If you haven't read enough about Big Food, get another angle on the issue with Stuffed: An Insider's Look at Who's Really Making America Fat. It's also good if your blood pressure has dropped dangerously low and you need a dose of righteous anger.
Author Hank Cardello is a veteran of the food business, having worked on Count Chocula and other big name products for General Mills and Coca-Cola. He reports from behind the office door on how marketers, merchandisers and buyers work toward selling more food.
Strategies you'll be familiar with include making food more delicious (like frying French fries in beef tallow), making food seem like a bargain (the "combo meal" strategy) and putting the most-tempting and most-expensive products at eye-level in grocery stores.
Much of the book's path has been trod before, including a chapter on the pestilence of vending machines in school, but Cardello has other insights. Chair of the annual Global Obesity Business Forum, he offers perspectives on why "healthy" takeout food has failed, and why yet one more education effort won't work. The answer, he thinks, is for fast food and fast casual dining places to work with customers, not to eliminate bad foods, but to make favorites more healthy, a process he calls "taking the calories off the street."
I had a really bad experience in one of my favorite wine shops last week. I won't name it by name, because I hope it was a one-time event brought on by an inexperienced employee. In the same way that it's unfair to write a bad restaurant review after one trip, I don't want to slam a good local business because somebody had a bad day. Besides, I was a newbie at my job once too.
So I decided to take lemons and make lemoncello. In logic, there is the concept of the contrapositive where one uses the negative of the negative to prove the positive. I figured I'd use the experience to discuss ways how I (and you) might go about choosing your favorite grape monger.
It was intended to be an easy trip. I had received an email announcing a sale on one of my favorite house wines and wanted to duck in to buy a few bottles. While I was at it, I figured I'd buy a few bottles of Spanish Cava for my girlfriend to enjoy while I was out of town over the weekend. "Zip in, zip out. It'll be like going to Wisconsin."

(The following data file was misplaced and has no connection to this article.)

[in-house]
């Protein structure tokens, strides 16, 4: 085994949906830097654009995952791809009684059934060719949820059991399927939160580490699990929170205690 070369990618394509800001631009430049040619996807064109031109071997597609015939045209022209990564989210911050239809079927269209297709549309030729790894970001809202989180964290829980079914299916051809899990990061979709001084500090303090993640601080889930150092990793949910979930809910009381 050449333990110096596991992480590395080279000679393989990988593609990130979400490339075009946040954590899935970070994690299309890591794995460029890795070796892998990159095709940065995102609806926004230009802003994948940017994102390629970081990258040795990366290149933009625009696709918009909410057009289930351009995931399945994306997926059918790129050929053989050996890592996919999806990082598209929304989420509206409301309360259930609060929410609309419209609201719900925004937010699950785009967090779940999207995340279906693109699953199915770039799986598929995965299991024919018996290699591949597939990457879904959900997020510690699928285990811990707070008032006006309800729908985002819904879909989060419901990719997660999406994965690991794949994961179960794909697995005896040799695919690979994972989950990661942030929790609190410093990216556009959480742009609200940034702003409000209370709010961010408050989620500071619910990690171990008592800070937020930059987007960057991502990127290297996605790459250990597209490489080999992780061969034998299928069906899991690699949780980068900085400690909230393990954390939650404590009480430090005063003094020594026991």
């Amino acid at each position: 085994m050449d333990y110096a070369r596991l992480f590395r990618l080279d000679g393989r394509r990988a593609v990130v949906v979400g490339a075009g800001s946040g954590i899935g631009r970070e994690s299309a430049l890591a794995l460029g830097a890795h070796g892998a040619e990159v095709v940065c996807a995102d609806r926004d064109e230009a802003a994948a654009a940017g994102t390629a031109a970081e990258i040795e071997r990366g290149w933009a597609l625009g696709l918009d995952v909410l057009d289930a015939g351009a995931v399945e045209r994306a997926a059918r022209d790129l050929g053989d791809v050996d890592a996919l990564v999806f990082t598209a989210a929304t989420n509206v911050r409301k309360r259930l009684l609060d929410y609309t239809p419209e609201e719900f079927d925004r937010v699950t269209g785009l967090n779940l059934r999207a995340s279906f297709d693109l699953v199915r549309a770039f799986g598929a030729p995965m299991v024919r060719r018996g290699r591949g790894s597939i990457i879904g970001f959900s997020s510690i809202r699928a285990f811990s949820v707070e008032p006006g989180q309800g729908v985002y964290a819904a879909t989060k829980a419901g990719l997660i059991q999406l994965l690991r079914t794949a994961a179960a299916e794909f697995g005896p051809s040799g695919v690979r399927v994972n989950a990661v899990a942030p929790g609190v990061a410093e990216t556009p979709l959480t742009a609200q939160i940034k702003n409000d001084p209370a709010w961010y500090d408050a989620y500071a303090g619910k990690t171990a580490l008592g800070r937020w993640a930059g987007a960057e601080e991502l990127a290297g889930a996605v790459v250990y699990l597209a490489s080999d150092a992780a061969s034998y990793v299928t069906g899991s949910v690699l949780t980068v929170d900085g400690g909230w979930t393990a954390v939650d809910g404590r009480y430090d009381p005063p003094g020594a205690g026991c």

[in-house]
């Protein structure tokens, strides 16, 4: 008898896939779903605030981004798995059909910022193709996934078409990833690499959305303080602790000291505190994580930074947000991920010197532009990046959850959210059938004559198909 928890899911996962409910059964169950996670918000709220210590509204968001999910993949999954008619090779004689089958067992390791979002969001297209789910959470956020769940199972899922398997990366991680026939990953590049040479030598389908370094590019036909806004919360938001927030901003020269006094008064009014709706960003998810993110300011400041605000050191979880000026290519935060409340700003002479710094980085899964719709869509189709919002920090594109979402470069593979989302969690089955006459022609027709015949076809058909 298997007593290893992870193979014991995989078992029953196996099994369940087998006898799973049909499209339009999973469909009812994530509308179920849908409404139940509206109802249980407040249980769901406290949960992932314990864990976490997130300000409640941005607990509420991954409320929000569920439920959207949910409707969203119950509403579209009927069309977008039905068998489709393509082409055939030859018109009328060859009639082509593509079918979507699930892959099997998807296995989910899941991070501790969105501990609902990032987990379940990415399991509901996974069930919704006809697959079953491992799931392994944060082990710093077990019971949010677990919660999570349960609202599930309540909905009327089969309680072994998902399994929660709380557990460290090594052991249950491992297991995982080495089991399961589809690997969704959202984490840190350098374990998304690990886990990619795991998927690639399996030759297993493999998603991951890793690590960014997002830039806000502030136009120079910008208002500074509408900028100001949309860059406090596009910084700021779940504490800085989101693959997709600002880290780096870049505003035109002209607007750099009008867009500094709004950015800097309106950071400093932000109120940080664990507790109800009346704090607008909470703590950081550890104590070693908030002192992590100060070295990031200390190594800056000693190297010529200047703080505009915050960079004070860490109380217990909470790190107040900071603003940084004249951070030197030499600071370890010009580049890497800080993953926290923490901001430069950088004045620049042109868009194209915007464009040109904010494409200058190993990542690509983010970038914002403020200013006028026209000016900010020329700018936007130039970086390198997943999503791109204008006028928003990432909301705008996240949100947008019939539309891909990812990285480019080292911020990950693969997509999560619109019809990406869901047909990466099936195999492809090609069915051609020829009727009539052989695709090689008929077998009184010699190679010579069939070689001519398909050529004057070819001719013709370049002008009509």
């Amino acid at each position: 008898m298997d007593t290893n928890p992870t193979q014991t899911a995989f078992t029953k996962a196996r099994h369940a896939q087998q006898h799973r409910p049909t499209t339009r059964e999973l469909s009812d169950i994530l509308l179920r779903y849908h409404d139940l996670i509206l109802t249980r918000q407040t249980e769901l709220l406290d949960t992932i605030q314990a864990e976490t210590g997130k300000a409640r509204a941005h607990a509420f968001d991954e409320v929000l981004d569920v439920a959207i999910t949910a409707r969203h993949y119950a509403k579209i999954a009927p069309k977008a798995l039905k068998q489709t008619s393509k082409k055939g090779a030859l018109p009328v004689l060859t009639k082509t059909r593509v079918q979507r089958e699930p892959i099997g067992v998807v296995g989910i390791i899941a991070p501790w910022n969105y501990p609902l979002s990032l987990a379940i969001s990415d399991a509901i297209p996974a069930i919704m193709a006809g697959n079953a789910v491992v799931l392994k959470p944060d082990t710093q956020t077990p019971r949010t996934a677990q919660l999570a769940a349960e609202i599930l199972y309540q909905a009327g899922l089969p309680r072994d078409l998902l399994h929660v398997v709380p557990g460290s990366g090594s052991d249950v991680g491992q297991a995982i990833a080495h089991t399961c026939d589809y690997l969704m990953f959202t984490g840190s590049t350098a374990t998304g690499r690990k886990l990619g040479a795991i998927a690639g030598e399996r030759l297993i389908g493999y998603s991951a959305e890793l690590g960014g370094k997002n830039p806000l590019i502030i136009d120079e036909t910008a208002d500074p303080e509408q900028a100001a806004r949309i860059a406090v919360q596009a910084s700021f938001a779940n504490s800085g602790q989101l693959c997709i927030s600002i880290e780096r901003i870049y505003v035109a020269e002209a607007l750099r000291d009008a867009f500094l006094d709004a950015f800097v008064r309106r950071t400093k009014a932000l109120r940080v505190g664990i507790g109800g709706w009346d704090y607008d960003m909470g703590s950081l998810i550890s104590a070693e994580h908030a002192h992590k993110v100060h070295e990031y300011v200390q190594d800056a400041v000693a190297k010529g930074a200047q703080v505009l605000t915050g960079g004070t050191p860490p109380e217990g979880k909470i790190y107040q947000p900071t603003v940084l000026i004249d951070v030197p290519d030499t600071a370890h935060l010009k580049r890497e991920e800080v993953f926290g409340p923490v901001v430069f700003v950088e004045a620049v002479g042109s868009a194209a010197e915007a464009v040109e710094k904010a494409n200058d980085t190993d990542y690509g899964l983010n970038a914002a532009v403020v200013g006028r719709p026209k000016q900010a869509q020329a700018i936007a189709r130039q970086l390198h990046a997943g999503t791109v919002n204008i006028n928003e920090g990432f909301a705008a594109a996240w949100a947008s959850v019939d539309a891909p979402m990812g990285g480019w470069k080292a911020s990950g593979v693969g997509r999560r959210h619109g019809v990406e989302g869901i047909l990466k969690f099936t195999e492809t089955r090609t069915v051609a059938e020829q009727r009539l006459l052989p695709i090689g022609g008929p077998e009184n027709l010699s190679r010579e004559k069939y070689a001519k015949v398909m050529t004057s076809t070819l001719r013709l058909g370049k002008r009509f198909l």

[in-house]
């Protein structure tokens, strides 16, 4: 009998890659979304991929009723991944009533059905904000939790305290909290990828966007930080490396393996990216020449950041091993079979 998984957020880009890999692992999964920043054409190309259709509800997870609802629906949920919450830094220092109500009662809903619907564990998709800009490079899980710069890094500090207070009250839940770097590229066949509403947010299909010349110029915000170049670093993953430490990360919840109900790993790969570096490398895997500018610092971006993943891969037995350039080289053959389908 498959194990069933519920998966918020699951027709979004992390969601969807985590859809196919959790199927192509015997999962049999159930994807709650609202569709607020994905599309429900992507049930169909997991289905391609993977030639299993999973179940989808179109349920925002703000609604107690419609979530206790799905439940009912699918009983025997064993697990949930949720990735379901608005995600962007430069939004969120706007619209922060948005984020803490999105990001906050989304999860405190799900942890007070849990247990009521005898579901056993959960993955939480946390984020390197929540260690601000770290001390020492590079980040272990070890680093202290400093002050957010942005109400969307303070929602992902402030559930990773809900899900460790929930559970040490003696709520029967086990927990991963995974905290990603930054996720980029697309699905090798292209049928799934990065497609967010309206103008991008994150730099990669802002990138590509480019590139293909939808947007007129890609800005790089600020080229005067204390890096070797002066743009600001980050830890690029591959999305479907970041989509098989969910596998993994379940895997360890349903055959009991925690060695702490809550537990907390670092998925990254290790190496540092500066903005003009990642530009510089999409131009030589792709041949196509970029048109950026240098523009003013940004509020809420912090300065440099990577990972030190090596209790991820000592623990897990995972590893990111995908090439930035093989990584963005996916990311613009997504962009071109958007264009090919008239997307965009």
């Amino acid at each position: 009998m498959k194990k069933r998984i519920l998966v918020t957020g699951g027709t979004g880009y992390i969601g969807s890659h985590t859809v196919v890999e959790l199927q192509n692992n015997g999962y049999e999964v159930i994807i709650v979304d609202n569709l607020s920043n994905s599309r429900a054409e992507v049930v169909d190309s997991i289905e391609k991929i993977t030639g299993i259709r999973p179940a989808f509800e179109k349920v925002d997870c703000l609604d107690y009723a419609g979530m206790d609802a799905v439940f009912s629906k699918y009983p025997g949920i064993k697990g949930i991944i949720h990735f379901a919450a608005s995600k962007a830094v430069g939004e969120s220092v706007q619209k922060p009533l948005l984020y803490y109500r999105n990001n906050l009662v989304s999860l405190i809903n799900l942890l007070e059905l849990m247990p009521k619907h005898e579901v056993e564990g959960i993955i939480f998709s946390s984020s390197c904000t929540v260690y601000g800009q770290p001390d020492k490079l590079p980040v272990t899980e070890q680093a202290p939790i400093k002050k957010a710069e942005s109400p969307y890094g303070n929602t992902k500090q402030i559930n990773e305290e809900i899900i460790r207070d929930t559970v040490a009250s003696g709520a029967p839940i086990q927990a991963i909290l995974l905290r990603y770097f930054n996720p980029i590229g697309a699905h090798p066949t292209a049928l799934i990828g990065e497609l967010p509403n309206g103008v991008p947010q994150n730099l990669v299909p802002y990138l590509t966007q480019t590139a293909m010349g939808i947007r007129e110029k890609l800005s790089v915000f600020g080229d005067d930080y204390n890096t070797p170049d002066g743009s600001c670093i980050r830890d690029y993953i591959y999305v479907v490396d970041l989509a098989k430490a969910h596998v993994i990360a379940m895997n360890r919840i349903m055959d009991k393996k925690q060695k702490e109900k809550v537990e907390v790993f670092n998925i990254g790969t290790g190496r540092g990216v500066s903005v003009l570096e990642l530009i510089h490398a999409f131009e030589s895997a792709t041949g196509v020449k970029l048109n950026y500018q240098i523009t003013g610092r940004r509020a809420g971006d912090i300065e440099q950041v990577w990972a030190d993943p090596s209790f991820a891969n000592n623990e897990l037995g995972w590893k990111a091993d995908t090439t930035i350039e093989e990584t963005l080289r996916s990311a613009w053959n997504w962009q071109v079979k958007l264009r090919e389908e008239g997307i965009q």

I walked in the front door and started looking for the wine that was on special.
1. Mark your prices clearly, especially your sales.
The wine I was looking for was tucked in the corner facing away from the windows. The shelf talker had fallen over and most of the bottle labels were facing the wrong direction. I'm just not smart enough to figure that out very quickly.
As discussed before here, some kids make the effort to order bizarre combinations at yogurt and ice cream places. But at Maggie Moo recently, I put my foot down: "You can't have a scoop of mint and a scoop of coffee together in the same cup. Why? Because coffee and mint are natural enemies, like the foon and the spork."
The solution was to divide the two between two cups and have brownies mixed into both. I was tempted by the coffee ice cream, but once I tasted it, well, it just can't hold a candle to Better Batter with Butterfinger mix-in.
In your assessment of the flavor spectrum, what other combinations are natural enemies?
Sunset Grill has a new top chef. Chris Cunningham has been promoted to chef de cuisine at the venerable Hillsboro Village dining spot. He reports to Brian Uhl, the executive chef who oversees all three of entrepreneur Randy Rayburn's restaurants: Sunset, Midtown Cafe and Cabana.
As chef de cuisine, Cunningham is in charge of crafting the Sunset menu and running the kitchen. He just introduced a new fall menu that adds entrees like the Trout BLT ($19.99), which features Italian bacon sandwiched with pan-seared semolina-crusted trout, a couple of chic condiments (tomato marmalade and preserved lemon aioli) and waffle fries on the side. The new dinner menu has 18 entrees instead of 12. (Click here for the menu PDF.)
Cunningham was promoted from sous chef after three-and-a-half years at Sunset. Previously he worked in the kitchens at F. Scott's, Zola and Bound'ry. Working under him as sous chefs at Sunset are Trent Raley (most recently at Ombi) and Aaron Walters.
(Trout BLT photo by Dave Turner)
Admittedly, the first two games on Turkey Day "feature" the Detroit Lions and the Oakland Raiders being offered as sacrificial lambs but you still might want to watch them and reminisce about last year's triumphant Titans performance on Thanksgiving. Or maybe you'd rather spend time with friends and family that day rather than trying to time the simultaneous preparation of two proteins and six vegetables. Or maybe you're just lazy like me.